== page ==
FORT WORTH (CBSDFW.COM/AP) — As much of Texas grapples with lingering drought, a second city in the Lone Star State has begun reusing treated wastewater in a state-approved recycling process to bolster drinking supplies.
Wichita Falls, near the Oklahoma border, on Wednesday began reusing millions of gallons of water at the River Road Waste Treatment Plant that’s been purified to meet government drinking standards. The water is then sent by a 12-mile pipeline to the Cypress Water Treatment Plant for additional purification.
Earlier this year public utilities operations manager Daniel Nix said, “We evaluated the waste-water first to see what kind of quality we would be dealing with. The wastewater quality coming out of that plant was very high, so we didn’t have a lot of things to deal with.”
The quality test results meant the city didn’t have to do much to turn the water from effluent to something in a glass you might want to drink.
The Texas Commission on Environmental Quality approved Wichita Falls’ proposal for a toilet-to-tap reuse program for up to six months.
The West Texas town of Big Spring, whose spring dried up decades ago, implemented an indirect potable reuse program — where effluent flows into another body of water before being treated — earlier this year. The water is then filtered through reverse osmosis. The city of Brownwood, about 80 miles south of Abilene, has approval for a project similar to Wichita Falls’ to treat 1.5 million gallons of water daily, but it has not started doing so.
Wichita Falls is operating under a Stage 5 drought catastrophe, in which outdoor watering is banned and conservation is urged. Demand for city water has dropped 45 percent, according to City Manager Darron Leiker.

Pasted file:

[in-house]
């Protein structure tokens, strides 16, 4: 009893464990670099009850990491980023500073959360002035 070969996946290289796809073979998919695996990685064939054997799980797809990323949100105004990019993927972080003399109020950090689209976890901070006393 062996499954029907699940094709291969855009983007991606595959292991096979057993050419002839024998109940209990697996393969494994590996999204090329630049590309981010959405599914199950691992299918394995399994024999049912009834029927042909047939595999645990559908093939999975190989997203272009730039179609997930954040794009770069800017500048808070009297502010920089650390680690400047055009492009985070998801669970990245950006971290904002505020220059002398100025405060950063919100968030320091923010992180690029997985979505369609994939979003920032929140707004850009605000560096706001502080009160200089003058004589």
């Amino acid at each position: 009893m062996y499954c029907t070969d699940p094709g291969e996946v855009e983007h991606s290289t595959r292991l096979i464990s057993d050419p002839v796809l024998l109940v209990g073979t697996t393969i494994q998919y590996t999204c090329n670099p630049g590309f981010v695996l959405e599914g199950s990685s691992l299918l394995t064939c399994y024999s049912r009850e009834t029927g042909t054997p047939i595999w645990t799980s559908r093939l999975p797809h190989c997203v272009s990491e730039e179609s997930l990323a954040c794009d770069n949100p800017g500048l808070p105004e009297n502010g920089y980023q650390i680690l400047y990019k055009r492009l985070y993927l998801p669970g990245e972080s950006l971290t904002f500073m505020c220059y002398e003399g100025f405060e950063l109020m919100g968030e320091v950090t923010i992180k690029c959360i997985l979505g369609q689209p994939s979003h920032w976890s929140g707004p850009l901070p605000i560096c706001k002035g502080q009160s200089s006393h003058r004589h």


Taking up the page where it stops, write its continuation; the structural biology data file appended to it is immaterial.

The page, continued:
Still, the city’s reservoirs are on a trajectory to run dry by August 2016, according to the Texas Water Development Board. The Wichita Falls area needs drinking water for about 150,000 people, and supplies from local reservoirs have plummeted from nearly 90 percent capacity before the drought began in late 2010 to about 20 percent capacity in late June.
“We can’t conserve our way out of this,” Leiker said.
The city’s cloud-seeding experiments to stimulate rain have been unsuccessful. It’s considering using a polymer product to coat the surface of its reservoirs to repress evaporation, though a recent field test proved disappointing.
The situation is fallout from Texas’ driest year ever in 2011. Since then, when rain has fallen in the western half of the state, it didn’t land into lakes’ watersheds.
The drought is the second-worst in Texas after the 1950s Dust Bowl, according to the state’s climatologist, John Nielsen-Gammon.
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